So true, and there isn’t a single one of the ones who actually are widely listened to who knows what he is yapping about. In fact, most of them have no real expertise or understanding of the Middle East in general and Iraq in particular, but are just mindlessly repeating the standard received wisdom that has been passed down from one ignorant person to another. Even Juan Cole, despite the fact that he is genuinely well-informed, has never really understood Iraq, proving that it takes a lot more than an abundance of very good information to put together a meaningful analysis. I maintain that no matter how well educated or well informed a person is, if they don’t have an intuitive sense – if they don’t “get it” – their education and information are not likely to lead their thinking in the right direction except by accident.

  8. “Iraqis were never allowed a voice in the media. They probably still aren’t.”……“You have to listen to Americans talking about what they think about Iraq.”
    Iraqis summarized their voices to the media after six years of listening to Americans talking about what they think about Iraq and Iraqis. They came in very cheep and simple Iraqi way to make those Americans hypocrites with their ignorants talking about what they think about Iraq, that was Muntazer al-Zaidi to wakeup those who living high with their dreams and lies.
    in the our modern history If there are wars produced Criminals will be Bush Family the father& the Son followed by Hitler.

  9. Thanks everyone for reading, commenting and linking! I just wanted to say that Just World News has been a fantastic help in reaching a wider readership for writings on themes that were once considered esoteric, heretic, or both. I got in touch with Helena back in December 2005 when she linked to a piece I had written on the overall marginality of SCIRI and their federalism idea within the UIA, and later she was kind enough to draw attention to articles with such unfashionable titles as “In Basra, Iraqi nationalism remains proud and articulate”. Also big thanks to Alex for lots of inspiring input along the way, on the medieval and the Baathist periods alike!

  10. “I maintain that no matter how well educated or well informed a person is, if they don’t have an intuitive sense – if they don’t “get it” – their education and information are not likely to lead their thinking in the right direction except by accident.”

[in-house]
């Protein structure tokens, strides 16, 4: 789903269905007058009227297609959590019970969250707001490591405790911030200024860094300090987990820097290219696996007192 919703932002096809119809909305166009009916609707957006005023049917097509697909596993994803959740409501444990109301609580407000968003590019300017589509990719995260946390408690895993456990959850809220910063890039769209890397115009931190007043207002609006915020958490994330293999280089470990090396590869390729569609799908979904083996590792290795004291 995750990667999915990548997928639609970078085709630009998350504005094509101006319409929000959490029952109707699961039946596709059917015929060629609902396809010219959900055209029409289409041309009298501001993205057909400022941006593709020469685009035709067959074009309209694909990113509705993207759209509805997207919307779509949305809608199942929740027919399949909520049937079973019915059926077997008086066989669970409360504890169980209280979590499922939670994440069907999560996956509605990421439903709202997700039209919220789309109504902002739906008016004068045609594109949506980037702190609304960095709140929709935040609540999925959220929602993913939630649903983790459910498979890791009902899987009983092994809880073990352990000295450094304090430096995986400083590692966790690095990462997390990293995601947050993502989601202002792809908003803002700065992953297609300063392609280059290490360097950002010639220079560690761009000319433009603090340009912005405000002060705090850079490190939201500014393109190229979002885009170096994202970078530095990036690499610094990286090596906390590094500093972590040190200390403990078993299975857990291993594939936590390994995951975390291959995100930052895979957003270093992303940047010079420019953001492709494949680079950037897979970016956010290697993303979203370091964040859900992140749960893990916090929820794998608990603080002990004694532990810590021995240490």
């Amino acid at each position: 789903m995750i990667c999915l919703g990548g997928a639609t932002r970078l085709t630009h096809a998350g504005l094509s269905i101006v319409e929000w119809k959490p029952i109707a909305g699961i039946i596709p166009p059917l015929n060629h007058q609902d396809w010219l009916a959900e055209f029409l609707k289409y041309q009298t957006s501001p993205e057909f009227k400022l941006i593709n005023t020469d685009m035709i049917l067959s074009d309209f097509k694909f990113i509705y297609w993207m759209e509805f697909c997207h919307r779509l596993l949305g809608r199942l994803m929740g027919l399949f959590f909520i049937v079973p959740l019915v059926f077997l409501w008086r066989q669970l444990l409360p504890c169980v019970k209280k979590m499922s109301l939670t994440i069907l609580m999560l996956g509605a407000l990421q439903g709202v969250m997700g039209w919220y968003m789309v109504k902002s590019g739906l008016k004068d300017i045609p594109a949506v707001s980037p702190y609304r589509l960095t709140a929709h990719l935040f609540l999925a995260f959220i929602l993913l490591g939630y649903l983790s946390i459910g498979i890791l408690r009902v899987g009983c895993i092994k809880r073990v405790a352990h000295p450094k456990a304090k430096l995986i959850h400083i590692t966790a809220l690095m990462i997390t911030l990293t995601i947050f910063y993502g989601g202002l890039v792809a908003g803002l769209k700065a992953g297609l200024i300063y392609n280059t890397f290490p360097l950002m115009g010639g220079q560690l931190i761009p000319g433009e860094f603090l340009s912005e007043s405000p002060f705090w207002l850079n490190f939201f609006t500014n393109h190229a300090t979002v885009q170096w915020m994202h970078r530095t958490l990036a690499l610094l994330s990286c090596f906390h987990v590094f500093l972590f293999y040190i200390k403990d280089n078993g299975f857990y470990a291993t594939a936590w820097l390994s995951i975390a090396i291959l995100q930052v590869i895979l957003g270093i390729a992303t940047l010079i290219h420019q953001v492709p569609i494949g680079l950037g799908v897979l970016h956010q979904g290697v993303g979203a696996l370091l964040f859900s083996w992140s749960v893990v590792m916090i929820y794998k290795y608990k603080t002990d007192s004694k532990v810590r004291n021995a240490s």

I couldn’t agree more, Shirin and I would add that more education and more “knowledge” can actually create a barrier to such intuitive understanding.

  11. Thanks, Reidar, for the correction.
    I think it’s well-known that I’m a great supporter of Reidar’s analyses. I was planning to mention it again, but it was late at night….
    To talk about the past, which is not worth arguing about, back in 2006 everyone was very tentative about the strength of Iraqi nationalism. I was too. In the wake of the Samarra bombing it was difficult to believe in Iraq’s unity.
    Today that problem has been resolved. But not that of the relationship with the Kurds, in particular the Kurdish Regional Government (KRG).
    That is the great conflict in Iraq now. It is wise to consider everything that happens in Iraq now in that light. The KRG is determined to secure its gains, Kirkuk and the rest of the map of northern Iraq that they claim.
    They will go to any lengths, they are not willing to make peace, because of the illusion of success under the US occupation.
    We have already heard of Son of Talebani’s efforts as KRG representative in Washington. There’s a big effect in the US. Odierno planned an intervention force to protect the Kurdish frontier, though that seems to be dead now.
    The position of the KRG is much weaker than it was, as a result of Iraqi nationalism. So lobbying in Washington, and, if I may say so, bombing in Baghdad.

  12. Alex, I just wanted to get the chronology right; my comment wasn’t meant to detract from the fact that those discussions we had were extremely inspiring. I really learnt a lot from them. As you say, those were pretty dark days, and I thought it was particularly valuable to have contributions like yours and the one by Fanar Haddad to strike the right balance between centripetal and centrifugal forces in our admittedly very federalism-oriented workshop. No doubt the project in itself was a sign of the times, but I hope at least we were able to maintain a certain degree of critical distance.

  13. نِصفُكُمْ يَمتَهِنُ الطِّبَّ..
    ولكِنَّ المَنايا بِخُطاكُمْ نازِلَهْ!
    فإلى مَن يَلجأُ الشَّعبُ، وأَنتُمْ
    فَوقَ كُلِّ العِلَلِ الأُخرى غَدَوتُمْ
    عِلَلاً مُستَفحِلَهْ؟!
    وقَطيعُ المُستشارينَ لَدَيكُمْ
    ضِعفُ حَجْمِ القَطَعاتِ الباسِلَهْ!
    فَلِماذا كُلُّ حَلٍّ عِندَكُمْ
    يَحمِلُ ألفَيْ مُشكِلَهْ ؟!
    للشاعر العراقي البارع احمد مطر
    احمد مطر

    د. عمر الكبيسي